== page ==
A report by the European Payments Council shows that the Swiss prefer to use cash as a means of payment because of the protection of personal privacy. However, with the emergence of more convenient payment methods such as electronic wallets and bank transfers, the use of cash in Switzerland is on a downward trend. Interestingly, statistics show that the circulation of cash in the market actually increased in the early days of the outbreak in 2020, which means that the Swiss are still obsessed with cash and use it as a way to save in times of crisis.
At present, Switzerland has no plans to introduce digital currency, but in terms of payment methods, the survey of intentions shows that only 2% of Swiss people prefer cash payment.
In Switzerland, bank transfers account for 56%, credit or debit card payments at 25%, followed by e-wallets (including apps such as Paypal, Apple Pay and Google Pay) at 16%. The Swiss have the habit of financial management. Websites or blogs like “The Poor Swiss” will learn how to make money, such as which credit cards can get cash back after using them, and which platforms only support settlement in euros or dollars. It is more cost-effective to pay with credit cards.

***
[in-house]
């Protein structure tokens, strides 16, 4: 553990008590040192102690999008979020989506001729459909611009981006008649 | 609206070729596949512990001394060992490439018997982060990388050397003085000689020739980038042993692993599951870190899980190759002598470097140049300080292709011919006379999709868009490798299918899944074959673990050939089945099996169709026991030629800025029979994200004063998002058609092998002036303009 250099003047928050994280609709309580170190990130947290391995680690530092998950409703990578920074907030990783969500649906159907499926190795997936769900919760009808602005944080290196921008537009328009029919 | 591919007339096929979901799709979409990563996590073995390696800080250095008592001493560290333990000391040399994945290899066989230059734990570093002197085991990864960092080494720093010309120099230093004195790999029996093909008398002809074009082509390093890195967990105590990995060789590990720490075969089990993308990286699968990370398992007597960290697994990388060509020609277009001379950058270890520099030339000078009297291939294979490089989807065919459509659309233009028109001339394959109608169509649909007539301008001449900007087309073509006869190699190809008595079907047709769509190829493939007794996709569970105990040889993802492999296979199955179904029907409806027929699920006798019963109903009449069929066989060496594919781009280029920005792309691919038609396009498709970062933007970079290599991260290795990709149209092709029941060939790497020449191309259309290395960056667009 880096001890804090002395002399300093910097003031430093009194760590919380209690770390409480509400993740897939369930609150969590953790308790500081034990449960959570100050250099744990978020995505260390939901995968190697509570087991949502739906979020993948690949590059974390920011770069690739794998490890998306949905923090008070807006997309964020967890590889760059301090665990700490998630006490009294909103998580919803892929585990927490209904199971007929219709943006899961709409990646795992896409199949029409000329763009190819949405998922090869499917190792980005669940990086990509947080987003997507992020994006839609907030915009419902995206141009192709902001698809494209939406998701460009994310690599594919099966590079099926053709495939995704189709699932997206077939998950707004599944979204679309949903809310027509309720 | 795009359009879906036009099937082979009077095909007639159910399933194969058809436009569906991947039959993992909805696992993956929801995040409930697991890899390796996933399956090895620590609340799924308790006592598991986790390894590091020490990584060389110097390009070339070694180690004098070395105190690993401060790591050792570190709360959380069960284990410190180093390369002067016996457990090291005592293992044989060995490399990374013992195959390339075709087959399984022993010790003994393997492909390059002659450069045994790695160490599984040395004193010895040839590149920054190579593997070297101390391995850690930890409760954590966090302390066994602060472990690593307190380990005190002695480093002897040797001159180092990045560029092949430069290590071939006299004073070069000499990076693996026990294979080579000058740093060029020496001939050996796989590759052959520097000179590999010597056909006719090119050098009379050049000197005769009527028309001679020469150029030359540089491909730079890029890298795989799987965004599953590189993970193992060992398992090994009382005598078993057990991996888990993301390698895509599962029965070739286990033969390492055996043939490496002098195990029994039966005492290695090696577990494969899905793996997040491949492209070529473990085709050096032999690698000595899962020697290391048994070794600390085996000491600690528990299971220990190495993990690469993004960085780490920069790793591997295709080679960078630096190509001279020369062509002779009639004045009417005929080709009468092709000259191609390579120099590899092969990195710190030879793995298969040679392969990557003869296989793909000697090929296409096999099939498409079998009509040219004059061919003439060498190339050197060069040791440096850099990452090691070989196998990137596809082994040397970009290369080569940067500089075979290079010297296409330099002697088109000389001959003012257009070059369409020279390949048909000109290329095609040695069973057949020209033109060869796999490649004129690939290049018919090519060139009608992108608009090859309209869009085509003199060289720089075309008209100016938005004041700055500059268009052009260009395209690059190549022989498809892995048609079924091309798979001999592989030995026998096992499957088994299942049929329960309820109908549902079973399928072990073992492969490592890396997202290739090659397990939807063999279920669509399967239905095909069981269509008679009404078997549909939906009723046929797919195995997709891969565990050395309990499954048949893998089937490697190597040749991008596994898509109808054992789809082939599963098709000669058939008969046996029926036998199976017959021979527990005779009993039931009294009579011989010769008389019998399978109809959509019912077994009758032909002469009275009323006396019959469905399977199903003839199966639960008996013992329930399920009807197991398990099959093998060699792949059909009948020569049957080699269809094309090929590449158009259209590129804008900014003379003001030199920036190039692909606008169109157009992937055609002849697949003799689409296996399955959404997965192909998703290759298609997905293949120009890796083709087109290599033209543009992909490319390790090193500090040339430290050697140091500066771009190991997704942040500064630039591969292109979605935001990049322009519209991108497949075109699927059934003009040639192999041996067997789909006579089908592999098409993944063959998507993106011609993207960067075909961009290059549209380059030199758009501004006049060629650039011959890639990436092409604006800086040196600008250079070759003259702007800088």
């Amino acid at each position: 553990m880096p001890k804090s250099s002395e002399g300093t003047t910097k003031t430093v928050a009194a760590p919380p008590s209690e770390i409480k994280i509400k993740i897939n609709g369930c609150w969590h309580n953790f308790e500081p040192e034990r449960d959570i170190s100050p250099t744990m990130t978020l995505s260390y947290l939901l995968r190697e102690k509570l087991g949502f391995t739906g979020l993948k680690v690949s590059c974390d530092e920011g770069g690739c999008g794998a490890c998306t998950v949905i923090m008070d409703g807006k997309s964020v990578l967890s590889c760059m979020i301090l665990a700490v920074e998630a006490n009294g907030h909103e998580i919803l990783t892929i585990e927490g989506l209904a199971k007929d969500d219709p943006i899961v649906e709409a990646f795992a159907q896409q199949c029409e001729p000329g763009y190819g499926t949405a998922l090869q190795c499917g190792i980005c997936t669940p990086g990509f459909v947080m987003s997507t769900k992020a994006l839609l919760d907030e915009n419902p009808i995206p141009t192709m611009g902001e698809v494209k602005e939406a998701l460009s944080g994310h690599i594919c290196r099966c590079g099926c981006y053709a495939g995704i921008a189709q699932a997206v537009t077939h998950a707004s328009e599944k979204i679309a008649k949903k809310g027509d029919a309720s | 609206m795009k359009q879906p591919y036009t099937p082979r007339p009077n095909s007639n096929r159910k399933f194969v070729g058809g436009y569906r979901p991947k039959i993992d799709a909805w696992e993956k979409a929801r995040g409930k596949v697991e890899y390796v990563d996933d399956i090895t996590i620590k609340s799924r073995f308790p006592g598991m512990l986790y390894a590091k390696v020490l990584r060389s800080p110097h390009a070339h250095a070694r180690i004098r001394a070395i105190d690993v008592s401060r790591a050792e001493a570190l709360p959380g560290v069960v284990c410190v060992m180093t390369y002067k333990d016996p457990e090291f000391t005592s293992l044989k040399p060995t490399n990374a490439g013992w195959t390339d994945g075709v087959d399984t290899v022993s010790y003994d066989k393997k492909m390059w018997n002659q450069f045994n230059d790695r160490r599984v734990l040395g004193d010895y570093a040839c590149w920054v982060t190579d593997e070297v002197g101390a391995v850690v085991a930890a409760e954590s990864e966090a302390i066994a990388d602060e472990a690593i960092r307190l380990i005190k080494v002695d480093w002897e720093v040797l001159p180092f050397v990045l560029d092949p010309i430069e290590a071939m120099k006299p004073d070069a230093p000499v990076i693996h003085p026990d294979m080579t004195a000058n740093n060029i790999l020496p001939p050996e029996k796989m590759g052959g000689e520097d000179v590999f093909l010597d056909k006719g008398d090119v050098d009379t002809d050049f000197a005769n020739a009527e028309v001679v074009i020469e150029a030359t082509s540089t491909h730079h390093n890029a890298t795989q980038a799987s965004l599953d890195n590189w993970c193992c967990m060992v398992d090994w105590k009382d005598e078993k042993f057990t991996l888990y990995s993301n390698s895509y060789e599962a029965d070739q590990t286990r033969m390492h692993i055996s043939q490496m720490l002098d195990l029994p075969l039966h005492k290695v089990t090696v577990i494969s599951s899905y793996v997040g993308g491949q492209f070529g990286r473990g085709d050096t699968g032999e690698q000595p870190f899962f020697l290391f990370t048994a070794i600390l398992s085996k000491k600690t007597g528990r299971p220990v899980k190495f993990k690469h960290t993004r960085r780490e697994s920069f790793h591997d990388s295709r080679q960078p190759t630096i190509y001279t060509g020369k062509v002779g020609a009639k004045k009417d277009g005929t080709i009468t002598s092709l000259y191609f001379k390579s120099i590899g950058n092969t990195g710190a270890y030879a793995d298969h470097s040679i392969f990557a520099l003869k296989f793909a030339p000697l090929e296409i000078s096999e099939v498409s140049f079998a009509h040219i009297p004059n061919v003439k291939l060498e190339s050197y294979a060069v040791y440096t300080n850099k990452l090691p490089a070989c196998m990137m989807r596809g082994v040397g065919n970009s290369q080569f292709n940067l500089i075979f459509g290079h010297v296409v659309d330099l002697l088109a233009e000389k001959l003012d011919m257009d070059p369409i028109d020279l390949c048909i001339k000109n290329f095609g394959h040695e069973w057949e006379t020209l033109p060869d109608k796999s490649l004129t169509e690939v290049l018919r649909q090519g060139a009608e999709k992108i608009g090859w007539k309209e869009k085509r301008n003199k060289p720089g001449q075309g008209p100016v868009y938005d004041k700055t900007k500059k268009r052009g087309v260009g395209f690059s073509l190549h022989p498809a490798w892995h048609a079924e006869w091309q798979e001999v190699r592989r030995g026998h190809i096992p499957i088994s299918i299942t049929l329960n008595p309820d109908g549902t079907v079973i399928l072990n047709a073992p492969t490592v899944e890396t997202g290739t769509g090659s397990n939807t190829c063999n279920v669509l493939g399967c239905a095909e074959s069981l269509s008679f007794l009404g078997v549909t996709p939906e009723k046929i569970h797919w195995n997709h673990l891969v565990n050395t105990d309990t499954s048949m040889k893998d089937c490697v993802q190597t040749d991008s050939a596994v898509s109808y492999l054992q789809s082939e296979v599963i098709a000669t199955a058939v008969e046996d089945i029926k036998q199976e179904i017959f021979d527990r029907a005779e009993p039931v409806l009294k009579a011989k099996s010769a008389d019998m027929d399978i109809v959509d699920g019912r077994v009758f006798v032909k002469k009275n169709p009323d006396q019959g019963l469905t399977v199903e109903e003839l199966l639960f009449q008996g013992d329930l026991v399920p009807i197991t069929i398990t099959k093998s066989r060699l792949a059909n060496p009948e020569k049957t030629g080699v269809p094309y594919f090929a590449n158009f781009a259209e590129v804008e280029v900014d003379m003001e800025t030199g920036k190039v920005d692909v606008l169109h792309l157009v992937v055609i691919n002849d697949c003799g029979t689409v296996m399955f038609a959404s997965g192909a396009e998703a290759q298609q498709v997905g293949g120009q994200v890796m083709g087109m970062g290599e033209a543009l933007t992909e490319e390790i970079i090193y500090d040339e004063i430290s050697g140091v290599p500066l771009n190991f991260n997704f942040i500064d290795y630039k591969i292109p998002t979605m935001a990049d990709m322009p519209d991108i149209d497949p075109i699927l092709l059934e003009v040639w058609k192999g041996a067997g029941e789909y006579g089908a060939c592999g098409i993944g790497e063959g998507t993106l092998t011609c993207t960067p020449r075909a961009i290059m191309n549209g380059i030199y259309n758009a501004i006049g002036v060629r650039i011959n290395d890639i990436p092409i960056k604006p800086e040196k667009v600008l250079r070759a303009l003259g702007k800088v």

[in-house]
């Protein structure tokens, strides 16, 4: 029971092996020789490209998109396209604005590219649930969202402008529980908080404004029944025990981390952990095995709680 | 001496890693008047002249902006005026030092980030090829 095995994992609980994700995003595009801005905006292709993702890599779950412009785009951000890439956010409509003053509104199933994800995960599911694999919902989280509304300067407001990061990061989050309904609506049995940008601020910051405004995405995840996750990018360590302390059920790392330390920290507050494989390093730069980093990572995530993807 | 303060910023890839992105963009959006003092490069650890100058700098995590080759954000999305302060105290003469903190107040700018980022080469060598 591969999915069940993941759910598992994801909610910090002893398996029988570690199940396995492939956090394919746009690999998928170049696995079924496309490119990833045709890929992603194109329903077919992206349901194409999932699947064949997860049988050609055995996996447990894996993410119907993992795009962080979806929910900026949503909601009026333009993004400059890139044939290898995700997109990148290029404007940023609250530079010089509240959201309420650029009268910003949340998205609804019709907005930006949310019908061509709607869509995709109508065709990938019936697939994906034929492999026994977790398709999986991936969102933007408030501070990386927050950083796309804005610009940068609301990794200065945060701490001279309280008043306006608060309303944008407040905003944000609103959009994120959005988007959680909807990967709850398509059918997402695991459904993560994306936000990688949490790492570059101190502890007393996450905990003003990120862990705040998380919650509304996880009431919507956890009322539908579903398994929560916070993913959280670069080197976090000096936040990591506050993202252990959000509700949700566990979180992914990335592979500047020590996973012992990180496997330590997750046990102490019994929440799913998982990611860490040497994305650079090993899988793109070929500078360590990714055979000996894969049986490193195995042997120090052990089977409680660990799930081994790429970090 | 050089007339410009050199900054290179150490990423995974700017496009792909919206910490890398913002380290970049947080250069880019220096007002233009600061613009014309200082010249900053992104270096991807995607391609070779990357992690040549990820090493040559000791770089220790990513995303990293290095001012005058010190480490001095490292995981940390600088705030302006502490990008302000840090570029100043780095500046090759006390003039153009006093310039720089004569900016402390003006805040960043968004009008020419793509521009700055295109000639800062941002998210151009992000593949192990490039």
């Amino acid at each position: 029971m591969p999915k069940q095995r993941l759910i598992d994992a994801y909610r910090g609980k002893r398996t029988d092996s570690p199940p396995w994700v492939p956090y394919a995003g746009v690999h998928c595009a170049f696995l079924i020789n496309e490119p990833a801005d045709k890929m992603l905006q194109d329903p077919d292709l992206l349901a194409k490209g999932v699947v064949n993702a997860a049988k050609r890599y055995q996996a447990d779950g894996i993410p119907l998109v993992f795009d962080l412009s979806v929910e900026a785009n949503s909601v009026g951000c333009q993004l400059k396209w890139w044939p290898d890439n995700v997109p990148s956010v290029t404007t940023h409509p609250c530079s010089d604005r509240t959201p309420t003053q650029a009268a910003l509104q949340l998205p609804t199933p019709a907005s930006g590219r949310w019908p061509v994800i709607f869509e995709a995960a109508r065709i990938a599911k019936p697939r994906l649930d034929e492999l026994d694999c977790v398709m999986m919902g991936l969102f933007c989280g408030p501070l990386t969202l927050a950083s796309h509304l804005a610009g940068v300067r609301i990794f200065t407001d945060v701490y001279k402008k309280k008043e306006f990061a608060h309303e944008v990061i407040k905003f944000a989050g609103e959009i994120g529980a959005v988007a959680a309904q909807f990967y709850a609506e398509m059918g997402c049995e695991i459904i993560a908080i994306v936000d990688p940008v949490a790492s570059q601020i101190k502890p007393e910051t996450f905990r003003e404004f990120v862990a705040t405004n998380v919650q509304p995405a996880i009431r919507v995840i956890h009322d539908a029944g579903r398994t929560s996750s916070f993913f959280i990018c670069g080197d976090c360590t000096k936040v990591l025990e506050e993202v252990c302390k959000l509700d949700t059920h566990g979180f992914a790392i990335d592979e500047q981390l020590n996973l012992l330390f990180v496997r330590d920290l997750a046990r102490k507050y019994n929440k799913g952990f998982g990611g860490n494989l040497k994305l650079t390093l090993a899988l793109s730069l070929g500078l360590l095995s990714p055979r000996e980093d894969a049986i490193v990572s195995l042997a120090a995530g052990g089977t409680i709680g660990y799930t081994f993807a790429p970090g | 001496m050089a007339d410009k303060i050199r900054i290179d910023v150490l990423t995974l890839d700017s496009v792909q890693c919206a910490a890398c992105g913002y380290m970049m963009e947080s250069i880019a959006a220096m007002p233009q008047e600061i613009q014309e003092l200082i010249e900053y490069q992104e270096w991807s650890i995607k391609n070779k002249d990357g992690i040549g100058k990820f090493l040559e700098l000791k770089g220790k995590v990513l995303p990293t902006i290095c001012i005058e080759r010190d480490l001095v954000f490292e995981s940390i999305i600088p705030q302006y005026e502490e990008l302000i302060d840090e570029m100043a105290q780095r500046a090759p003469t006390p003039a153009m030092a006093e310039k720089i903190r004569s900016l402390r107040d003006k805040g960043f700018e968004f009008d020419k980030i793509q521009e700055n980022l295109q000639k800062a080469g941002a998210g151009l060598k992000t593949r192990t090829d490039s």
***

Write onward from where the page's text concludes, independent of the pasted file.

In addition to the lack of economic benefits for consumers, there is another reason for the low utilization rate of electronic wallets. The SWITCH-CERT reports that in August 2017 alone, officials forcibly shut down 4,500 fake websites ending in the Swiss .ch domain name that lured clicks with deep discounts or freebies, but either The goods are not on the right board, or the quality is extremely poor and has no use value at all, and it is suspected of fraud. After the outbreak of the epidemic, the problem of phishing websites has reappeared. Out of fear of fraudulent behavior, some consumers still choose cash on delivery.
As early as 2015, Switzerland was regarded by data research institutions as one of the countries with the largest e-commerce market in Europe in the future. Nearly ten years later, data released by Dynamic Parcel Distribution in April 2022 shows that the Swiss consumption habits have changed a lot due to the epidemic. The number of online shopping per capita in Switzerland has been steadily increasing since 2017. The forecast for 2022 is 2,343 euros, rising to 3,753 euros in 2025.